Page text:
In autumn 1944, German troops and police entered Warsaw to deport its inhabitants. Though the war was now all but lost, the demolition of Warsaw remained part of the Nazi racial plan of 'cleansing' central Europe for future German settlement.
In the first five days alone, 40,000 human beings were shot, thrown out of windows, burned alive or trampled in a frenzied killing spree. But, to Himmler's surprise, the Poles did not give in. The Warsawians were well organized and fought valiantly. With the entire population behind it, the Uprising, which was originally expected to last less than a week, held out for sixty-three days.
Finally, faced by a vastly superior force, the resistance was gradually crushed. More than 250,000 people had been killed and 85 per cent of Warsaw had been destroyed.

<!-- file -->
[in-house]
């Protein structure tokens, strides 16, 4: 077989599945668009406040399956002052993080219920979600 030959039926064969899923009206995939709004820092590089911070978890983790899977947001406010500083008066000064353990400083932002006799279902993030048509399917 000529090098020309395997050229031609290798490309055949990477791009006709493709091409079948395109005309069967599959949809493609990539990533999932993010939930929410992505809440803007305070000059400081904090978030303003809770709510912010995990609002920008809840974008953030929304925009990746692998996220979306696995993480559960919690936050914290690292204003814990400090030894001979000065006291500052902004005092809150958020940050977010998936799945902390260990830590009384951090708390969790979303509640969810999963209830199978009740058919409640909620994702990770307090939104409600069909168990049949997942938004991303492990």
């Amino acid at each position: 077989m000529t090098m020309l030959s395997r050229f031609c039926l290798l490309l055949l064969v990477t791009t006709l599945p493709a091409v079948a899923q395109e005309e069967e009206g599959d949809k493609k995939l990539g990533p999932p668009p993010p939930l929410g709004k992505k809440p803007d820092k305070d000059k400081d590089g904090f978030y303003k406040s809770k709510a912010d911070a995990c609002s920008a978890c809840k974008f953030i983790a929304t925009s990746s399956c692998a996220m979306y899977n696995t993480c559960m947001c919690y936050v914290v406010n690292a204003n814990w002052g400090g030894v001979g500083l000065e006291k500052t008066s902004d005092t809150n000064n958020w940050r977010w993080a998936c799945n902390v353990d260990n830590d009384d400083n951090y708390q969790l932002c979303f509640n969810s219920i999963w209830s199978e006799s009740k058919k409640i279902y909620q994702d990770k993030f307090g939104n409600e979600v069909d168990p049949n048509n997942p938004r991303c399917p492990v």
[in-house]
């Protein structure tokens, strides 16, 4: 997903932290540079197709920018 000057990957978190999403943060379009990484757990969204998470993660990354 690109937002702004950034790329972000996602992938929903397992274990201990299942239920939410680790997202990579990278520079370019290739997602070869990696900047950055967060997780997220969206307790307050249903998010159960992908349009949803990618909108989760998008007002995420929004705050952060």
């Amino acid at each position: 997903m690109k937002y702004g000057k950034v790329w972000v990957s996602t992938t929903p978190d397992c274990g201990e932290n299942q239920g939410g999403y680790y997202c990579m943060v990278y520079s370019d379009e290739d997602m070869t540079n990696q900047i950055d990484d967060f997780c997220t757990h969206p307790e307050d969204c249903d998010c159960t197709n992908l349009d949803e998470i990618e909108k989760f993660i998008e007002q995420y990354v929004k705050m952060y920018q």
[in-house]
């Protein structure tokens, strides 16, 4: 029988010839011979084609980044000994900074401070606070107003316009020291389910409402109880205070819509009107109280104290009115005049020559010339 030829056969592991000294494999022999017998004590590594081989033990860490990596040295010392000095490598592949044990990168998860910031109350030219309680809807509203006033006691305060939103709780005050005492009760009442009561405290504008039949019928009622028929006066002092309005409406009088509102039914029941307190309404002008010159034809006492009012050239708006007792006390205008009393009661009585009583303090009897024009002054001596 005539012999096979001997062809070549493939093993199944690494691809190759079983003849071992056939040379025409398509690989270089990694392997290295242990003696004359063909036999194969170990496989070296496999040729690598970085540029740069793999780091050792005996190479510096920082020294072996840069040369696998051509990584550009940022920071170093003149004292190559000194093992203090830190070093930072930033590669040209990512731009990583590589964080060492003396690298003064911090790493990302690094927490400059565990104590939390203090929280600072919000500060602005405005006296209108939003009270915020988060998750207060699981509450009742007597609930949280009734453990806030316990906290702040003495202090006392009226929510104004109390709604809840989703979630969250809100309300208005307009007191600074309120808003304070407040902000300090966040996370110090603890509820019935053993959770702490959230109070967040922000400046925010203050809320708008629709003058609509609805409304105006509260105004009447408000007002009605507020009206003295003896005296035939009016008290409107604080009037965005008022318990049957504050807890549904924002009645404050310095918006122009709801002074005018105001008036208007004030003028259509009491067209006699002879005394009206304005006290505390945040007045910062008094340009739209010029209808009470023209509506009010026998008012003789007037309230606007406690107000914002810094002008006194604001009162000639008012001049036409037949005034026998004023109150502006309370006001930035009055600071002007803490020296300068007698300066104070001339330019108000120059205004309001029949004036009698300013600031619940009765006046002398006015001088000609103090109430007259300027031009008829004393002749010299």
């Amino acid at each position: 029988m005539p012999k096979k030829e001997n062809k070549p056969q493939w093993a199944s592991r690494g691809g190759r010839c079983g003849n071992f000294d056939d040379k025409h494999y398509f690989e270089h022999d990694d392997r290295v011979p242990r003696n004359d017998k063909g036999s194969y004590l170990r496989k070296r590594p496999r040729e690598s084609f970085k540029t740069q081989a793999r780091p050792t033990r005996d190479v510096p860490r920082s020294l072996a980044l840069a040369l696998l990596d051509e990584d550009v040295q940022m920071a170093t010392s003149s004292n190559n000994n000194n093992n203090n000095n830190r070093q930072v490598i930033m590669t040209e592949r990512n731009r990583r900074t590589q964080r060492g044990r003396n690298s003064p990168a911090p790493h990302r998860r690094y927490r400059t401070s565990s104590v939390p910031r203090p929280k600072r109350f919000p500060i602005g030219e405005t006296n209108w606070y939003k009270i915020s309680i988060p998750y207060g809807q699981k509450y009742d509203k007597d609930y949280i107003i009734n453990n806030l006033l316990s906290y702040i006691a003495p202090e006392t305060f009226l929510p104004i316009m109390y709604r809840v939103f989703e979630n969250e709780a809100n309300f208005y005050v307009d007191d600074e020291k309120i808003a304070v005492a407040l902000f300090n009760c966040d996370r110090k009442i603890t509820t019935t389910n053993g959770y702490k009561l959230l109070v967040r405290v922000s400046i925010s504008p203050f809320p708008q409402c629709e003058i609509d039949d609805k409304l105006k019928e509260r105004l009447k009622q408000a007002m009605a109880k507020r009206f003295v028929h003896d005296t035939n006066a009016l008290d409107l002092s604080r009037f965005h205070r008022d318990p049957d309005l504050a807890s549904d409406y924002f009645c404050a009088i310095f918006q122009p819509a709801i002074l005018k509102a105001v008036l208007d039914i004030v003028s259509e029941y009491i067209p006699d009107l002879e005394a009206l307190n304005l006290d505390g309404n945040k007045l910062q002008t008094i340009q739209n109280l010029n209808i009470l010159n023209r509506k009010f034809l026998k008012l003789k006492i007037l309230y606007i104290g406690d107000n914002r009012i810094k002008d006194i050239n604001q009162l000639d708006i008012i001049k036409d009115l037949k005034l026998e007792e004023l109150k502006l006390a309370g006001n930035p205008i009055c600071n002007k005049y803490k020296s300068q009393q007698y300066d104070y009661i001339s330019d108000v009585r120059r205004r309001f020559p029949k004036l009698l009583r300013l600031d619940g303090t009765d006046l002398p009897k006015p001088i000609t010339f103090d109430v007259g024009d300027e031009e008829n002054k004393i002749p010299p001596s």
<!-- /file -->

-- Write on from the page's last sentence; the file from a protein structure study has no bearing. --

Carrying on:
Today Warsaw is again a bustling metropolis. Poland is a member of NATO, a member of the European Union, and its partnership with Germany is remarkably close. But scars remain: on virtually every street corner, small memorials commemorate the dead.
In her compellling account of the Uprising, Alexandra Richie puts the battle of Warsaw in its rightful place within the context of the Second World War. Using previously unpublished documents and photographs, she weaves the events of the battle and the experience of the soldiers and civilians as they fought street by street into a wider political, social and military context, incorporating views of Poles trapped within the city as well as Germans and Russians who witnessed the events.
By examining the Warsaw Uprising in light of the Churchill-Roosevelt-Stalin negotiations over the fate of post-war Europe, Richie examines why it has rightly been called the first battle of the Cold War.